Don’t worry, you’re not the only one with glossophobia(also known as speech anxiety or the fear of speaking to large crowds). Sometimes, the anxiety happens long before you even stand on stage.

Your body’s defence mechanism responds by causing a part of your brain to release adrenaline into your blood – the same chemical that gets released as if you were being chased by a lion.

Here’s a step-by-step guide to help you overcome your fear of public speaking:

1. Prepare yourself mentally and physically

According to experts, we’re built to display anxiety and to recognize it in others. If your body and mind are anxious, your audience will notice. Hence, it’s important to prepare yourself before the big show so that you arrive on stage confident, collected and ready.

“Your outside world is a reflection of your inside world. What goes on in the inside, shows on the outside.” – Bob Proctor

Exercising lightly before a presentation helps get your blood circulating and sends oxygen to the brain. Mental exercises, on the other hand, can help calm the mind and nerves. Here are some useful ways to calm your racing heart when you start to feel the butterflies in your stomach:

Warming up

If you’re nervous, chances are your body will feel the same way. Your body gets tense, your muscles feel tight or you’re breaking in cold sweat. The audience will notice you are nervous.

If you observe that this is exactly what is happening to you minutes before a speech, do a couple of stretches to loosen and relax your body. It’s better to warm up before every speech as it helps to increase the functional potential of the body as a whole. Not only that, it increases muscle efficiency, improves reaction time and your movements.

Here are some exercises to loosen up your body before show time:

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  1. Neck and shoulder rolls – This helps relieve upper body muscle tension and pressure as the rolls focus on rotating the head and shoulders, loosening the muscle. Stress and anxiety can make us rigid within this area which can make you feel agitated, especially when standing.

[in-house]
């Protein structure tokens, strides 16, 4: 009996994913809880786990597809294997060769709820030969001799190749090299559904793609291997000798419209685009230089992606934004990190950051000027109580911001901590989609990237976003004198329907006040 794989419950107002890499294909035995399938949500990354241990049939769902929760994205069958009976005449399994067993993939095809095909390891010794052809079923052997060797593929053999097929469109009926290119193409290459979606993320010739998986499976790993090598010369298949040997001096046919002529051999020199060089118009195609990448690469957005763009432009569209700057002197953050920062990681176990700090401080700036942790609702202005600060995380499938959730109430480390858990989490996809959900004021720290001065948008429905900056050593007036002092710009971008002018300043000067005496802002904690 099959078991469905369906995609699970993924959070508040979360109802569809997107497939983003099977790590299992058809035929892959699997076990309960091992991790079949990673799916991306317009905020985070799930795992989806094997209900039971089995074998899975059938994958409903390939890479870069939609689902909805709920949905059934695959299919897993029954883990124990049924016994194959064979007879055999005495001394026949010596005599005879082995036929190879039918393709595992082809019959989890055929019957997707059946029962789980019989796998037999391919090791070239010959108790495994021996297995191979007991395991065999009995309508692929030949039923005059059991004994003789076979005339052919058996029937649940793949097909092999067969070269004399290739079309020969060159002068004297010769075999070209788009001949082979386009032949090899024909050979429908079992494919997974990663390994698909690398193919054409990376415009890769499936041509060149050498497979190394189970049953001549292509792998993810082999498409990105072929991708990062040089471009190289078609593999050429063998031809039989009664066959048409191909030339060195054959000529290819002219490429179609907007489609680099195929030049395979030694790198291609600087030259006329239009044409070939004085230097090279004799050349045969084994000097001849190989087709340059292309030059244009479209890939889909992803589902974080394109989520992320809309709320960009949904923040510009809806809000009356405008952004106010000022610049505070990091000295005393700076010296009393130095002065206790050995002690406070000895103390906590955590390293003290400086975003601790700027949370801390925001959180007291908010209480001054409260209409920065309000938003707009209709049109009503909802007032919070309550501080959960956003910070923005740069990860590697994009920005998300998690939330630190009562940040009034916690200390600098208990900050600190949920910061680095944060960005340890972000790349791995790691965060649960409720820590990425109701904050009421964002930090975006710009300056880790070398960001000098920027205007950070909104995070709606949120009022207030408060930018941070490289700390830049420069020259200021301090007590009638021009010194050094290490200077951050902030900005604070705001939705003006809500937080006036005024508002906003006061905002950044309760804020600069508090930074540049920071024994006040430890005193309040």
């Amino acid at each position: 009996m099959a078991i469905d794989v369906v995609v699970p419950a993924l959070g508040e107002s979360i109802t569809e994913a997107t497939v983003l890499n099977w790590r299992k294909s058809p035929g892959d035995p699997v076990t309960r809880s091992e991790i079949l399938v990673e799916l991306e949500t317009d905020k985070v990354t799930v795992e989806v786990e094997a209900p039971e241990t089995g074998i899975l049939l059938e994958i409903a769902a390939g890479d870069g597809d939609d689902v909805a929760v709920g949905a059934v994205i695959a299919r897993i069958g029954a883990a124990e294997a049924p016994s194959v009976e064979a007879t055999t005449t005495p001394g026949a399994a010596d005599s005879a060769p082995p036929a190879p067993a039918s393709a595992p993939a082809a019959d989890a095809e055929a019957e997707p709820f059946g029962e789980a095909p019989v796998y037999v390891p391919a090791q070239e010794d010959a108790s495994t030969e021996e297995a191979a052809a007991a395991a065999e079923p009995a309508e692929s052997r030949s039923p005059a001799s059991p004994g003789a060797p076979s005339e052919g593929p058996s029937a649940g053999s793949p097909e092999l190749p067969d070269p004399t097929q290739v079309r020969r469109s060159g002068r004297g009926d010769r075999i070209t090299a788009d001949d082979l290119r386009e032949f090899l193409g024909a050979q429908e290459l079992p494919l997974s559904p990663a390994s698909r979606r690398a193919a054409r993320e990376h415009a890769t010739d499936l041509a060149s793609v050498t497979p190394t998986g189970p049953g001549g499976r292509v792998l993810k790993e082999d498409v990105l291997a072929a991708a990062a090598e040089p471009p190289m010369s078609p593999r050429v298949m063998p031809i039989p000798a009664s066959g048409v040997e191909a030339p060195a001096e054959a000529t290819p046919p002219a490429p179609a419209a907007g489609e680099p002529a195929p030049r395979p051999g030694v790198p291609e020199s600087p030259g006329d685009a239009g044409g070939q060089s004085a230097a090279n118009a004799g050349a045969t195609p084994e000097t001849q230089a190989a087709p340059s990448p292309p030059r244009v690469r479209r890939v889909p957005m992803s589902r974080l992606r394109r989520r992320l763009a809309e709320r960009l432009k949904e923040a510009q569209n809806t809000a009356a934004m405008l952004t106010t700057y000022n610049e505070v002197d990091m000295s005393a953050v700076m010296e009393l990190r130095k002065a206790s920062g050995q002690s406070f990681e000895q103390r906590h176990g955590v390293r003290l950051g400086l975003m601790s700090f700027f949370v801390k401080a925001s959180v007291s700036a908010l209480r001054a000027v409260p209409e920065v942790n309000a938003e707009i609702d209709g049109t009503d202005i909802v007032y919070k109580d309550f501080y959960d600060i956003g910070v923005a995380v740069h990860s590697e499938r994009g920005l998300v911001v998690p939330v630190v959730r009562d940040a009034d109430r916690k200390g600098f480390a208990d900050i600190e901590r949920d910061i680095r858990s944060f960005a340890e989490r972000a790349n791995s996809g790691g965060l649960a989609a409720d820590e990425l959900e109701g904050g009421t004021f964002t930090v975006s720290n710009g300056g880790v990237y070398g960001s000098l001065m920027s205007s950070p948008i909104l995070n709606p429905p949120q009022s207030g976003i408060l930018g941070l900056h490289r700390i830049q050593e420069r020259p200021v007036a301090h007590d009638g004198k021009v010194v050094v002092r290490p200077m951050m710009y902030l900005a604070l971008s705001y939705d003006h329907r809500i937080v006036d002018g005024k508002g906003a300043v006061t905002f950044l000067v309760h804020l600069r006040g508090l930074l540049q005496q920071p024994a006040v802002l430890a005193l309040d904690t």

2. Arm stretches – We often use this part of our muscles during a speech or presentation through our hand gestures and movements. Stretching these muscles can reduce arm fatigue, loosen you up and improve your body language range.
  3. Waist twists – Place your hands on your hips and rotate your waist in a circular motion. This exercise focuses on loosening the abdominal and lower back regions which is essential as it can cause discomfort and pain, further amplifying any anxieties you may experience.

Stay hydrated

Ever felt parched seconds before speaking? And then coming up on stage sounding raspy and scratchy in front of the audience? This happens because the adrenaline from stage fright causes your mouth to feel dried out.

To prevent all that, it’s essential we stay adequately hydrated before a speech. A sip of water will do the trick. However, do drink in moderation so that you won’t need to go to the bathroom constantly.

Try to avoid sugary beverages and caffeine, since it’s a diuretic – meaning you’ll feel thirstier. It will also amplify your anxiety which prevents you from speaking smoothly.

Meditate

Meditation is well-known as a powerful tool to calm the mind. ABC’s Dan Harris, co-anchor of Nightline and Good Morning America weekend and author of the book titled10% Happier , recommends that meditation can help individuals to feel significantly calmer, faster.

Meditation is like a workout for your mind. It gives you the strength and focus to filter out the negativity and distractions with words of encouragement, confidence and strength.